Lea Co. Cowboy Hall of Fame inducts Johnston
News-Sun Staff Report
The Western Heritage Museum and Lea County Cowboy Hall of Fame has honored those living the western lifestyle for about 45 years.
And Saturday, the WHM&LCCHOF added three more award winners and one inductee into the Hall.
William Edwin Johnston was named the 2023 Cowboy Hall of Fame Inductee.
Born in Ranger, Texas, William Edwin Johnston moved to Lea County when he was just 6 years old. He grew up in Monument, Oil Center and Eunice, and went to school in Monument where he played football, basketball and ran track.
Johnston always had a horse, became a leader in 4H and, as a team roper in 1954 won the all-around award in Elida, N.M.
When Johnston was a junior in high school, he and his sweetheart Francis eloped to El Paso, Texas and were married. After the wedding, they returned home — Francis to her home, and Edwin to his. When each of their parents found out they were furious. The young bride’s parents were so angry they locked Francis in her bedroom.
Edwin’s father said he “was going to be sick to his stomach.”
Despite the rocky start, Edwin and Francis’ marriage lasted 69 years, and blessed them and with three children, six grandchildren and 16 great grandchildren.
Edwin had many accomplishments in the livestock, rodeo and ranching industries. Edwin
served on the Lea County Fair Board for about 25 years. He was the president of the New Mexico Angus Association, and in 2018 the Fair was dedicated to him.
The couple could also be seen each year at the Lea County Fair Junior Livestock auction, and loved being able to buy the kids’ animals, and support local youth involved in FFA and 4H.
Edwin was a long-time rancher in Lea County, a longtime member of the Church of Christ in Hobbs and a huge supporter of Hobbs Eagles basketball.
In 2003, Edwin was inducted to the 4H Hall of Fame, and in 2018, both he Frances were given the Outstanding Rancher Award at the annual Llano Estacada Banquet hosted by the Lea County Cowboy Hall of Fame.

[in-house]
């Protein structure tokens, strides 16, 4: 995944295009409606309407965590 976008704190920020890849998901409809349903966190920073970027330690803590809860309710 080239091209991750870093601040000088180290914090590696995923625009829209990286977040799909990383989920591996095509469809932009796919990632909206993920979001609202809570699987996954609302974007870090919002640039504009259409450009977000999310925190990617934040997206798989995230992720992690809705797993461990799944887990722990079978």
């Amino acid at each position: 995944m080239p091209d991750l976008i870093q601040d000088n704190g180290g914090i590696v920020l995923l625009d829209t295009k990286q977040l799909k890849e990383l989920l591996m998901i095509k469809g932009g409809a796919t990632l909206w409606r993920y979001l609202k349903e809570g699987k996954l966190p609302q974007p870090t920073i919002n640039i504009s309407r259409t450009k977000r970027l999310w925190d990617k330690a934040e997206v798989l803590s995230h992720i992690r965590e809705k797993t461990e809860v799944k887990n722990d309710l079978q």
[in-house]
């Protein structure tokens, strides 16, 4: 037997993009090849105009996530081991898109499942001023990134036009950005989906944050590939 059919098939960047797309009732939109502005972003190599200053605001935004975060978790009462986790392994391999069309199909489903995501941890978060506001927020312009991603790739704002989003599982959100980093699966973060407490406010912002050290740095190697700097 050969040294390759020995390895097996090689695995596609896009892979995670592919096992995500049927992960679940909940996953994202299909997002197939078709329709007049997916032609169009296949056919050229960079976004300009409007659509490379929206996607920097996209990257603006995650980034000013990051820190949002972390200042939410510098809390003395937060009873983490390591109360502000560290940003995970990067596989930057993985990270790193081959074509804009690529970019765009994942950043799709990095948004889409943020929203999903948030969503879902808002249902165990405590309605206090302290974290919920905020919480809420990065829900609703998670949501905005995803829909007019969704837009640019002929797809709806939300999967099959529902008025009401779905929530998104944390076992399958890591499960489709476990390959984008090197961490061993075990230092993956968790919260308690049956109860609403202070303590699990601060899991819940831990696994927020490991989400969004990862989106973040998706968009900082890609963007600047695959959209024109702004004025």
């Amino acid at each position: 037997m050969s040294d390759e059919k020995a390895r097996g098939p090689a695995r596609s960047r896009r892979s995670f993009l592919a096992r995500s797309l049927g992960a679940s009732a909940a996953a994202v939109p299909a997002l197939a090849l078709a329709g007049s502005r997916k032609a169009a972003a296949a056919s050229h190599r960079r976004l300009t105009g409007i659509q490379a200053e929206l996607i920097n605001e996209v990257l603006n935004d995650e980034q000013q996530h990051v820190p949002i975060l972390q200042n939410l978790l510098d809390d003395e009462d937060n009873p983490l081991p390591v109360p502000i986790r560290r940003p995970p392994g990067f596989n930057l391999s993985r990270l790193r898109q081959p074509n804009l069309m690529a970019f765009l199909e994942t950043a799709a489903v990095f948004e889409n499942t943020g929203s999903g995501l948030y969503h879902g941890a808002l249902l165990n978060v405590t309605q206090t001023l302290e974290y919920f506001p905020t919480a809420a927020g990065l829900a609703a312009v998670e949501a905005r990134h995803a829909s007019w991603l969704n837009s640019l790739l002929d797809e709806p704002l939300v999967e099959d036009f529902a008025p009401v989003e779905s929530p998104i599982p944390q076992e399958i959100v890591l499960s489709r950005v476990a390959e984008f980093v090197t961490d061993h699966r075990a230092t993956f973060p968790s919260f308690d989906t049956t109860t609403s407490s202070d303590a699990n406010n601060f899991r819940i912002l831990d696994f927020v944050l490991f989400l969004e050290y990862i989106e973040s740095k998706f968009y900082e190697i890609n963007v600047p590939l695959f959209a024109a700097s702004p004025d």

The 2023 Outstanding Rancher Award was presented to CJ Kinsolving.
Kinsolving is the 38-year-old son of the late Dean Kinsolving of Tatum and Brenda Jones of Quanah, Texas. CJ was raised east of Tatum, in the old community of Gladiola on one of his family’s ranches.
He graduated from Tatum High School in 2004 and Cum Laude from Texas Tech University in 2008 with a Degree in Agricultural Economics and a minor in Animal Science. He has been married to Kaitlin Kinsolving since 2008, and they have two children — 12-year-old daughter, Hannah, and 11-year-old son, Kenyon.
CJ owns and operates Scribe S Cattle Company located in Crossroads, and runs commercial cow/calf pairs on land that was homesteaded in 1906 by two different sets of great grandparents — the Kinsolvings and the Andersons, who were both inducted into, and were charter members, the LCCHOF.
He is the fourth generation to live on his ranch, and fifth generation of his family to ranch in New Mexico — from before the territory was made a state.
In addition to ranching, his family has owned and operated an oilfield trucking company since 1949. In 2019 he started his own trucking company, Scribe S Trucking, which operates in New Mexico and Texas hauling various agricultural commodities and oil field equipment.
CJ also served as a board member on LCCHOF from 2013-2020, and for seven of those years, he was president.
The 2023 Working Cowboy Award was presented to Jonathan Moore.
Moore was born on July 1, 1989 in Raton to Elwood and Evelyn Moore and raised in the Oklahoma Panhandle.